Mike – I’m away now, boys. So I’ll see you later.

Voice – In your trousers, Michael.

Mike – I’m off now, Del alright son.

Del – Yeah. ‘Ere, thanks for coming Mike. (Checking watch) ‘Ere, you’re doin’ a bit of a flyer ain’t you?

Mike – Well, as a sign of respect for yer Grandad I’ve decided to open the pub early.

Del – Oh that’s very nice of you Mike, appreciate the gesture! Thanks.

Mike – Oh about the booze. It comes to 86 quid.

Del – Please Mike, don’t discuss money now, I mean you’ll be offering me a discount for cash next won’t you!

THE CORRIDOR. DAY.

Albert is spinning Rodney one of his naval yarns.

Albert – I saw the periscope half mile off starboard. I saw the wash through the torpedo’s fins. It caught us at the…at the pointed end. Wallop! Up it went. Foam, flame, fine smoke, burning metal! As soon as it happened I thought to myself, ‘Hello, we’ve been hit.’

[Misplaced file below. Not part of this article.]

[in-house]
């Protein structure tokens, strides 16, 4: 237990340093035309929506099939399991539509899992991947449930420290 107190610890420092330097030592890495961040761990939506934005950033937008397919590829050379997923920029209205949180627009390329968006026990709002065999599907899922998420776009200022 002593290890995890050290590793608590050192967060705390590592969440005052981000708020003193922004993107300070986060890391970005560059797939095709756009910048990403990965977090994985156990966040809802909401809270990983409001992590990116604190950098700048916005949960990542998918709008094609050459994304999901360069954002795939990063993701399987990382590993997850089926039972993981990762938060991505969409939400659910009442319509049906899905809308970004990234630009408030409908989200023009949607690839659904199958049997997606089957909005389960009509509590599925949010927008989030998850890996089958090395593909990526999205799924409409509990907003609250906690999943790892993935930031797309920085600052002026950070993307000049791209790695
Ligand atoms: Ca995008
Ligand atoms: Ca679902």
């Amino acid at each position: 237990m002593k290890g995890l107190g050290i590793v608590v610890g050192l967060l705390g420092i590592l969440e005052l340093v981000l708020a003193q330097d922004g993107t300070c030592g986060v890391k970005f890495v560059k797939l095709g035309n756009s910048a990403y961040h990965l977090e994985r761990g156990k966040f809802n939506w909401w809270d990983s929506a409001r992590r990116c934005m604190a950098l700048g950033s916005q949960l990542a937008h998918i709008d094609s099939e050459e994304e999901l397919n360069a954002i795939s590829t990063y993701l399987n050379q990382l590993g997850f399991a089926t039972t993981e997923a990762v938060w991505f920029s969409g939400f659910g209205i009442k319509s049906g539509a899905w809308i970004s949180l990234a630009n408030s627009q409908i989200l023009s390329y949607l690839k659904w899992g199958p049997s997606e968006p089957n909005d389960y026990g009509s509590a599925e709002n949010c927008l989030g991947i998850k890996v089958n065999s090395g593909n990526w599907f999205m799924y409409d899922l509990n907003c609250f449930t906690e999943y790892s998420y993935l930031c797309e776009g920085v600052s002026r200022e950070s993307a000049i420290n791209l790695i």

Rodney – I s’pose you get to know the little signs, eh?

Albert – Yes!

The flat door opens and Mike and Del exit.

Del – Yeah, okay Mike, ‘ere listen, don’t worry about that burglar alarm that got nicked. ‘Cos Trigger knows where he can get hold of another one. Alright, so I’ll whip it round to you okay.

Mike – Okay, cheers Del. (To Rodney) See you Rodney.

Rodney – Yeah, bye.

Mike exits.

Del – Thanks Mike, yeah.

Albert – Del, I’ve just been telling young Rodney about my days in the navy. (To Rodney) I don’t know why you don’t join up?

Rodney – Yeah, well you’ve just given me five good reasons!

THE TROTTERS’ LOUNGE. NIGHT.